Judy Leissner CEO of China’s Grace Vineyards has been named the 2012 Asian Wine Personality of the Year, an award presented by the drinks business and the Institute of Masters of Wine (IMW).
The announcement was made at a reception during Vinexpo Asia-Pacific in Hong Kong, where Anthony Hawser, publisher of the drinks business, and Lynne Sheriff MW, chairman of the Institute of Masters of Wine, presented Leissner with the award.
Accepting her award, Ms. Leissner said: “I am honoured to be the first to receive the Asian Wine Personality of the Year award at this year’s Vinexpo Asia-Pacific. This award reinforces the fact that our brand is growing in the right direction and it is great to have people applaud us on the way. This award will encourage me to continue to bring Grace’s Vineyard to the next level.”
This is the first year the drinks business and the IMW have created an award for an Asian wine personality, and it follows their award for Lifetime Achievement, which is announced at Vinexpo Bordeaux, with past recipients including Jean-Michel Cazes, Robert Mondavi and Piero Antinori.
The award for Asian Wine Personality of the Year recognises outstanding achievement in wine, with a particular emphasis on promoting wine within Asia, whether through viticulture and winemaking, or sales and marketing.
Judy, as CEO of Grace Vineyards, and a regular speaker at conferences and events within Asia and outside, has drawn global attention to the quality potential of Chinese wine, as well as promoted the appreciation of domestically-produced fine wine among Chinese consumers.
Grace Vineyard was established in 1997 in China by Judy’s father, a Chinese-Indonesian businessman named Chun Keung Chan.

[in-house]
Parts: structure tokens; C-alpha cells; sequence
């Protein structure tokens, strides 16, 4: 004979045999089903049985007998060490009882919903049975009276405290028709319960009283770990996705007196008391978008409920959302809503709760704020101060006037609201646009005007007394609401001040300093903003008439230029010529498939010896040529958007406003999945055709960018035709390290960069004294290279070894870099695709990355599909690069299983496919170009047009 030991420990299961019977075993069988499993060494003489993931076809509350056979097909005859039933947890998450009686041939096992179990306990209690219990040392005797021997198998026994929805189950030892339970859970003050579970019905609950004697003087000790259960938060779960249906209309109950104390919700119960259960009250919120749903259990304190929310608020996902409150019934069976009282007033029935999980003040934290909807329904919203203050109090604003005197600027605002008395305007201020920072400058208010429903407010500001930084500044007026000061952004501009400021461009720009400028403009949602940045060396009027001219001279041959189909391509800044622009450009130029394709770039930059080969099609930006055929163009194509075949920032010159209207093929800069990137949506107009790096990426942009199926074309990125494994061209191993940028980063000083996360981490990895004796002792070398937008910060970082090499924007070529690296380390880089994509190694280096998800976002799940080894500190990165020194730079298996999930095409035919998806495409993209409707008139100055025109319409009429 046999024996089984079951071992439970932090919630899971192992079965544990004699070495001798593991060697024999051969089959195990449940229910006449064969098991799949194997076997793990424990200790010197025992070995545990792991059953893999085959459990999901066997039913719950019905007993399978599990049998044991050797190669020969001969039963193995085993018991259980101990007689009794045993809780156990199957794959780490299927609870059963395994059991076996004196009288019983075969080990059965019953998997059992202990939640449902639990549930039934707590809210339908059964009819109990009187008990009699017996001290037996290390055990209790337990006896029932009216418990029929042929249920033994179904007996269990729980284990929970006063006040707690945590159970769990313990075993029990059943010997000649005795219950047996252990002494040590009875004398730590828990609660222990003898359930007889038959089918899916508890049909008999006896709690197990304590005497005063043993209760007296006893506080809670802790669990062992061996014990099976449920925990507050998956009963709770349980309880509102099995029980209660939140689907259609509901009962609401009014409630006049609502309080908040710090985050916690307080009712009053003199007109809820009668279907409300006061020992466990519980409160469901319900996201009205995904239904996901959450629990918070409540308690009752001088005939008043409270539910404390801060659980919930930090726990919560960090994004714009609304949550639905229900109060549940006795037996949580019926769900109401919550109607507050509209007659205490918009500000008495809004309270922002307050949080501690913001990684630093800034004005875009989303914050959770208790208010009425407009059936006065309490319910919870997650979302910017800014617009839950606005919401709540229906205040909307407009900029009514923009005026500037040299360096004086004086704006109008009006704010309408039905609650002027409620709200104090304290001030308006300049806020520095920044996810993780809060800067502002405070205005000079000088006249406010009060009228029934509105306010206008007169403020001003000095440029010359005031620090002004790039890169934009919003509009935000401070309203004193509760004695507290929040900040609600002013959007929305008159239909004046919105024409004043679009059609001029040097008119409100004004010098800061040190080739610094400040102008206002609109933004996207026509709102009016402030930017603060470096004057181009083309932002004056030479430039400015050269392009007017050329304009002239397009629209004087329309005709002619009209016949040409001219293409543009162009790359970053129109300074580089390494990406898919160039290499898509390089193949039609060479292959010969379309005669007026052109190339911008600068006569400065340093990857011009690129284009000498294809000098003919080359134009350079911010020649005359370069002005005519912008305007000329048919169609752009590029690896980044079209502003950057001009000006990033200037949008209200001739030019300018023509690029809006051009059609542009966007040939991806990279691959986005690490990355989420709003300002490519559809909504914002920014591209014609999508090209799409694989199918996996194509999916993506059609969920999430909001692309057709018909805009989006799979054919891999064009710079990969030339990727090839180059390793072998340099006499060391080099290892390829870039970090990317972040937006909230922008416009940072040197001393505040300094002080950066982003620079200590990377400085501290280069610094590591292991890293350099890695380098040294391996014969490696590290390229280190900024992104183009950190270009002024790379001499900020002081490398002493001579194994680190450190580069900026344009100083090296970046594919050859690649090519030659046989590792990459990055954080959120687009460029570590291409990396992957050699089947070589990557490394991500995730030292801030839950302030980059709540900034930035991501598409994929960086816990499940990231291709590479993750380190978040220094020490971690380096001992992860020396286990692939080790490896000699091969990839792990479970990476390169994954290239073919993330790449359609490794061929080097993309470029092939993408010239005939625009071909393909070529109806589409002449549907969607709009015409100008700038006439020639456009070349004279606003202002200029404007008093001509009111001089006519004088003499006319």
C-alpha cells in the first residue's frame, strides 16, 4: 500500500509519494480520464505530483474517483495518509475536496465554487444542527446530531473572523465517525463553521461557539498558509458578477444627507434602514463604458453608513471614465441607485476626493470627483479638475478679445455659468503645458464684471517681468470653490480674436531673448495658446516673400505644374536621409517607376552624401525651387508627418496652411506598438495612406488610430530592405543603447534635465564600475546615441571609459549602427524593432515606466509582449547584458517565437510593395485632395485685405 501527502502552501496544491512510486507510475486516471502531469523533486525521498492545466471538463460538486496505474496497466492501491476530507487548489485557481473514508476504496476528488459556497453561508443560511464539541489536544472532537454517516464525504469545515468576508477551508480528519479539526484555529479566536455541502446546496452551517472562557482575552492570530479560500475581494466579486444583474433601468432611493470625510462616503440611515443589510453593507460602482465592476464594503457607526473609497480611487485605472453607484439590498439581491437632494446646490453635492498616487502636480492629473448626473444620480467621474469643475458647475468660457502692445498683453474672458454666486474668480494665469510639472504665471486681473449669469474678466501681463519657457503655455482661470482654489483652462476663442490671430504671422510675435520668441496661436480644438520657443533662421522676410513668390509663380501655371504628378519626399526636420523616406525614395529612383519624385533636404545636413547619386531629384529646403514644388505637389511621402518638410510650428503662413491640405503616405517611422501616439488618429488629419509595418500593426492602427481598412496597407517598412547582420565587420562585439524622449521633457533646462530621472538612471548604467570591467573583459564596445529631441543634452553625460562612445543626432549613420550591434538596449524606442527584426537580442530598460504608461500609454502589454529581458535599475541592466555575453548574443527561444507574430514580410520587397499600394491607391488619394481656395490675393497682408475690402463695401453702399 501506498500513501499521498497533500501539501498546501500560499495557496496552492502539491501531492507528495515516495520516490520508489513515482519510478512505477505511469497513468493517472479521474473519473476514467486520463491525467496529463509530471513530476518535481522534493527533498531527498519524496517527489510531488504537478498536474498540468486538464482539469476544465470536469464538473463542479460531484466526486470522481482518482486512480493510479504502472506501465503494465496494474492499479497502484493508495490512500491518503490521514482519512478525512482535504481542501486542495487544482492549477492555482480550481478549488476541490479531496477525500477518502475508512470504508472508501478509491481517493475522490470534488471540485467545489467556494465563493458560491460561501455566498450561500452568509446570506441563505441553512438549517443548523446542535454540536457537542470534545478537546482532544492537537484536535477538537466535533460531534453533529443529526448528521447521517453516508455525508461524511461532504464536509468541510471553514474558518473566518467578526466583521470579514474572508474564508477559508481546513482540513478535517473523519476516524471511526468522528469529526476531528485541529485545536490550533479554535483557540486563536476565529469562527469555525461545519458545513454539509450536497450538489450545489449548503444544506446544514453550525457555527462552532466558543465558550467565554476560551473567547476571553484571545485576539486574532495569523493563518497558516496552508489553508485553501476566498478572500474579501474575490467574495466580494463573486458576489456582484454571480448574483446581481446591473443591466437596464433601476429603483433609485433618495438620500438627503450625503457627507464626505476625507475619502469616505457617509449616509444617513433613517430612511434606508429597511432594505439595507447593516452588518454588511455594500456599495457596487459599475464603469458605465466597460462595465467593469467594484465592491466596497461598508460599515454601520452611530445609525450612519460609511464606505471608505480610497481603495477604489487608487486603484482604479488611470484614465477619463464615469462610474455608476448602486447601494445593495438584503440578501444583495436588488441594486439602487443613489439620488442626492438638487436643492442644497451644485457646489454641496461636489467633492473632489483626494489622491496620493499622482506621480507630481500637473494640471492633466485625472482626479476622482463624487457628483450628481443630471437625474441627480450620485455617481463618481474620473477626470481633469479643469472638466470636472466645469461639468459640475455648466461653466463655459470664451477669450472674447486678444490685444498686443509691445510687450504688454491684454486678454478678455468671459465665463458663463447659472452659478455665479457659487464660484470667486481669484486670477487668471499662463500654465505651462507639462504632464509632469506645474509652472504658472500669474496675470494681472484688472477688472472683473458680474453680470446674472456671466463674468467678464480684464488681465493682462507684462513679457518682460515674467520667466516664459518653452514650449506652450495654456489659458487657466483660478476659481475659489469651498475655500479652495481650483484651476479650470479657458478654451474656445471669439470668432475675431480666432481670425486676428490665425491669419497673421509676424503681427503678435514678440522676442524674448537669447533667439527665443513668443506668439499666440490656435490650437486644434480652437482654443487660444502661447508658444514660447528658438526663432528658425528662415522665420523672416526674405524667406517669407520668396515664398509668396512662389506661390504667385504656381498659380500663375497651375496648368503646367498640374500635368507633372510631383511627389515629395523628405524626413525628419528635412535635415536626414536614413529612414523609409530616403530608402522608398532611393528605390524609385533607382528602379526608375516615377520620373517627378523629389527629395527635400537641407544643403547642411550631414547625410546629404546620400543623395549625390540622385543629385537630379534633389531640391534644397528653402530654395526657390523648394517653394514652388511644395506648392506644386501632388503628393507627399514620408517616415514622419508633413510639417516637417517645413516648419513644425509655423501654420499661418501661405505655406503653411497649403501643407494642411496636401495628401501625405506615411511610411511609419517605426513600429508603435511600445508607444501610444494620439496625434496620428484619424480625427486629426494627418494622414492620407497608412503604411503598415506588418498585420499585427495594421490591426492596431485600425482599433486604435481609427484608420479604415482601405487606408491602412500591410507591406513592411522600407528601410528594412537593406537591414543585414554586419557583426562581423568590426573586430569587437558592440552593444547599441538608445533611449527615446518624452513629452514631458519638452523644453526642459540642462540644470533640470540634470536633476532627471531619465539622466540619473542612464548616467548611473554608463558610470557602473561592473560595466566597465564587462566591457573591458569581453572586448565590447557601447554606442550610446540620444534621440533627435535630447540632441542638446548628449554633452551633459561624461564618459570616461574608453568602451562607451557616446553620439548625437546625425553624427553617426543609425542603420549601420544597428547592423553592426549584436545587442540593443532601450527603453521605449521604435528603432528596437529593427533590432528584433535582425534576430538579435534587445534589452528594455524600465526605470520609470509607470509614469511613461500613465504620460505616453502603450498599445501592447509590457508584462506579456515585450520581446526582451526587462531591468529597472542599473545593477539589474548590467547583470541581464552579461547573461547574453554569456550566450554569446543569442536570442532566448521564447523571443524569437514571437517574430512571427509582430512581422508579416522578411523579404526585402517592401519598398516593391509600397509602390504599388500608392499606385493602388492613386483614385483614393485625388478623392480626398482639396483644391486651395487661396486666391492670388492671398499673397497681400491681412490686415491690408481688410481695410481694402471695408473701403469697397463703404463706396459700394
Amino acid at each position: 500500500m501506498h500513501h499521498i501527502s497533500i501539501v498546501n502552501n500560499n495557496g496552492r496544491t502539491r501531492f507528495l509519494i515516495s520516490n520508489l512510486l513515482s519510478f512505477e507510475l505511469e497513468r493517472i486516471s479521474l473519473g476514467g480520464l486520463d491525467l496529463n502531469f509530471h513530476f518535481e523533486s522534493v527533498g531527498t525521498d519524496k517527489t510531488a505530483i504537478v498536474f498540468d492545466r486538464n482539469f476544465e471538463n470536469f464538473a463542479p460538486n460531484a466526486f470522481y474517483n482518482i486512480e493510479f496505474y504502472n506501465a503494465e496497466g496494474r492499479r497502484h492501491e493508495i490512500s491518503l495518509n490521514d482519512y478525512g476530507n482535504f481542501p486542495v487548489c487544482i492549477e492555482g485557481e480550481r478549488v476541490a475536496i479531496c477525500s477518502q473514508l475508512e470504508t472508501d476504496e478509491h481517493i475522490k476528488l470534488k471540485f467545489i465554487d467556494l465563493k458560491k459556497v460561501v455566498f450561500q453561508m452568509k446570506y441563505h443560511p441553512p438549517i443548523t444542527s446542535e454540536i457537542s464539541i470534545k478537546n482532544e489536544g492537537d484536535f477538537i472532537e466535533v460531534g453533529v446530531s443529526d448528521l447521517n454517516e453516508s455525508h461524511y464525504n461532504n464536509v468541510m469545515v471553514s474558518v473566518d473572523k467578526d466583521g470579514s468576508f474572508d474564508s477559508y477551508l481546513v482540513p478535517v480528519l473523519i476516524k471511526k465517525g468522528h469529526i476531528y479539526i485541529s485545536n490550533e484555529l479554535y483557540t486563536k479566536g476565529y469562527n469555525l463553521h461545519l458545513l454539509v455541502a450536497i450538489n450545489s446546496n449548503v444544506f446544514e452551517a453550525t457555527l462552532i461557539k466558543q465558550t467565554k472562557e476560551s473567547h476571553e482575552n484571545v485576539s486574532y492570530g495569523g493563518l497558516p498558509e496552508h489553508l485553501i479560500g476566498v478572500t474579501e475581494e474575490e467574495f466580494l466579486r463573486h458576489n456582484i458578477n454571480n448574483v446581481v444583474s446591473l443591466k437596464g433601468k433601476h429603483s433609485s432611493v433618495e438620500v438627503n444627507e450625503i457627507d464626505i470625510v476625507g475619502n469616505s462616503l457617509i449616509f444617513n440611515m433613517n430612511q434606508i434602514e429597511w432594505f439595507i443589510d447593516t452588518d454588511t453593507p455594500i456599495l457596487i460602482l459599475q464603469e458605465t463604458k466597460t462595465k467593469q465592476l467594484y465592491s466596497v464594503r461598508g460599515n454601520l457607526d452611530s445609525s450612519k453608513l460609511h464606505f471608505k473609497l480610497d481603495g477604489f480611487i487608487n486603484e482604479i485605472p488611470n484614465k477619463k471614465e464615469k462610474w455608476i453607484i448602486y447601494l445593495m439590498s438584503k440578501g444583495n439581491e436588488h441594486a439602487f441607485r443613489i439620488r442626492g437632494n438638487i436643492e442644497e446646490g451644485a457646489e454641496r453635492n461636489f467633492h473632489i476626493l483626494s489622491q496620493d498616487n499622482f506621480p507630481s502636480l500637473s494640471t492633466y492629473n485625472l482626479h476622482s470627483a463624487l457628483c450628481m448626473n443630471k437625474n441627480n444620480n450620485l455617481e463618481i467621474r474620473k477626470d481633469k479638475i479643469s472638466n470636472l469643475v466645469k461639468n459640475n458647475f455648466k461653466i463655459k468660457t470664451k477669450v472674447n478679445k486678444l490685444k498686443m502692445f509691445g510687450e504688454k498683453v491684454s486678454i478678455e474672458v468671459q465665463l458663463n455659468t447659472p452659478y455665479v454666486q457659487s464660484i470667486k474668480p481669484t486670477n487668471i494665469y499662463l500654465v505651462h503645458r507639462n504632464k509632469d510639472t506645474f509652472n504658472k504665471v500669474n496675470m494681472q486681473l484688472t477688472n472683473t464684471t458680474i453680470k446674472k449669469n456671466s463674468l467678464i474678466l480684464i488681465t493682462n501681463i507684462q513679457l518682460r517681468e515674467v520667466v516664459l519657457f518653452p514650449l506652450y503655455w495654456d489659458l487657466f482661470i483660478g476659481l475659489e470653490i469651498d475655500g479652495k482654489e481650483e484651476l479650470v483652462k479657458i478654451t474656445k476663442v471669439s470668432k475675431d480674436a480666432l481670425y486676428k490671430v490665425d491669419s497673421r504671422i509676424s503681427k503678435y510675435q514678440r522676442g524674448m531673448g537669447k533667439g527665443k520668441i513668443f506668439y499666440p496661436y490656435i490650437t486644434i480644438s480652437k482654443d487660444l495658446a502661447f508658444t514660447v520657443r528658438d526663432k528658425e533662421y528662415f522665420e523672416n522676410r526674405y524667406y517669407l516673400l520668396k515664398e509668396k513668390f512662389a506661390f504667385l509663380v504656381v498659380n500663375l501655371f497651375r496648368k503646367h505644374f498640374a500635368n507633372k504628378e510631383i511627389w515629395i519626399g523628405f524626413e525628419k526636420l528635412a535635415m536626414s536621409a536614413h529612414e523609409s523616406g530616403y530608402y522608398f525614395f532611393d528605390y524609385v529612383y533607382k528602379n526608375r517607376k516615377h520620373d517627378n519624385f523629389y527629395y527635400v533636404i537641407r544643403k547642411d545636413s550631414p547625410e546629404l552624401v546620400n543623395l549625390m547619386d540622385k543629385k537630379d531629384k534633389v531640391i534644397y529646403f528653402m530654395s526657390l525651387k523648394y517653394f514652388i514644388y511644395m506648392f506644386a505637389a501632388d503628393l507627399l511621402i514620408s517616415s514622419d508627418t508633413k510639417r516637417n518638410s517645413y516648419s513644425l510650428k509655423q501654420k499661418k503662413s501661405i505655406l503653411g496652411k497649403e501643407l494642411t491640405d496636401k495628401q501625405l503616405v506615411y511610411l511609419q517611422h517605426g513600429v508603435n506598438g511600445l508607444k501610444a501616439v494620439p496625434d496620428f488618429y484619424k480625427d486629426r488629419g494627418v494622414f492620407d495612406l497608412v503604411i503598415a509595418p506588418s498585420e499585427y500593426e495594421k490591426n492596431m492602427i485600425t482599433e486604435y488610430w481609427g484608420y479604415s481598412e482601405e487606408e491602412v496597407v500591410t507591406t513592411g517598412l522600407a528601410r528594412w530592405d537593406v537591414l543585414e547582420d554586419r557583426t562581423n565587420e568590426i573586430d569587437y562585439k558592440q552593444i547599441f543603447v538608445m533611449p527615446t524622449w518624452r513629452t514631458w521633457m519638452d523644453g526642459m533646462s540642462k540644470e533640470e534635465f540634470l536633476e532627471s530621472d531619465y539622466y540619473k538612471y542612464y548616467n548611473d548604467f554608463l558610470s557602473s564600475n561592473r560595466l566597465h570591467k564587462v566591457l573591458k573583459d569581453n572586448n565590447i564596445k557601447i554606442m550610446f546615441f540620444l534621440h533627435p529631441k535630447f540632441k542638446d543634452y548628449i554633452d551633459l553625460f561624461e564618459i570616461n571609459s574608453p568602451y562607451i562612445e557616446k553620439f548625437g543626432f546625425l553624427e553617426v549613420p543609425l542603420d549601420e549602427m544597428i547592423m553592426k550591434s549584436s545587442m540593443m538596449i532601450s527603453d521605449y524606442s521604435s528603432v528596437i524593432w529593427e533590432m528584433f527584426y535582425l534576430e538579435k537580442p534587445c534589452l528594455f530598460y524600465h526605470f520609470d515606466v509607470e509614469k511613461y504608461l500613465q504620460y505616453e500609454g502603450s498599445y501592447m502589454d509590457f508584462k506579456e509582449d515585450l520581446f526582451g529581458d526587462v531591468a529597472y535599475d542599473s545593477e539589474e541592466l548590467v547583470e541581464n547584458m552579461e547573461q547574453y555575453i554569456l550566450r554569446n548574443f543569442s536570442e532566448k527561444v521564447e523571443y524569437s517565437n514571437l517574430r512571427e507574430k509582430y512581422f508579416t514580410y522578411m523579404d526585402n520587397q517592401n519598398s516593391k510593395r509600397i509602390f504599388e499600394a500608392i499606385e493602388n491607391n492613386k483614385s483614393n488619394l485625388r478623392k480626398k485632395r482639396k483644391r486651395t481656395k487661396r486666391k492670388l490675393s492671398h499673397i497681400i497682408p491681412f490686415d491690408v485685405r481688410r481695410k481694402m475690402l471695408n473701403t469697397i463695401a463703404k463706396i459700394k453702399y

In 2002, when she was only 24 years old, Judy, who was working in the HR department of Goldman Sachs in Hong Kong, left her city-based career and took over the management of the 200 hectare Grace Vineyards operation in Shanxi province, south of Beijing.
Although Grace Vineyard began with the plantation of traditional Bordeaux varieties and Chardonnay, Leissner introduced a more experimental approach to the venture, planting the likes of Riesling and Marselan, as well as Pinot Noir and Shiraz, while turning the operation into a globally recognised brand and flagship for Chinese fine wine.
More recently she has used screwcaps to close some of the wines, while to ensure an international mindset among her employees, she takes her management team to different famous wine regions each year, such as Bordeaux or Rioja.
The Grace Vineyards wines are aimed at the domestic market although they can be found on wine lists in major capital cities around the world.
The winery produces over 2 million bottles each year, and makes a flagship red blend called Deep Blue, while the winery’s top of the range is called Chairman’s Reserve.
In a tasting of Chinese wines by Lisa Perrotti-Brown MW for Robert Parker’s Wine Advocate earlier this year, Grace Vineyard was rate as the best white and red wines in the line-up.
For the future, Judy is planning to build more wineries in different parts of China.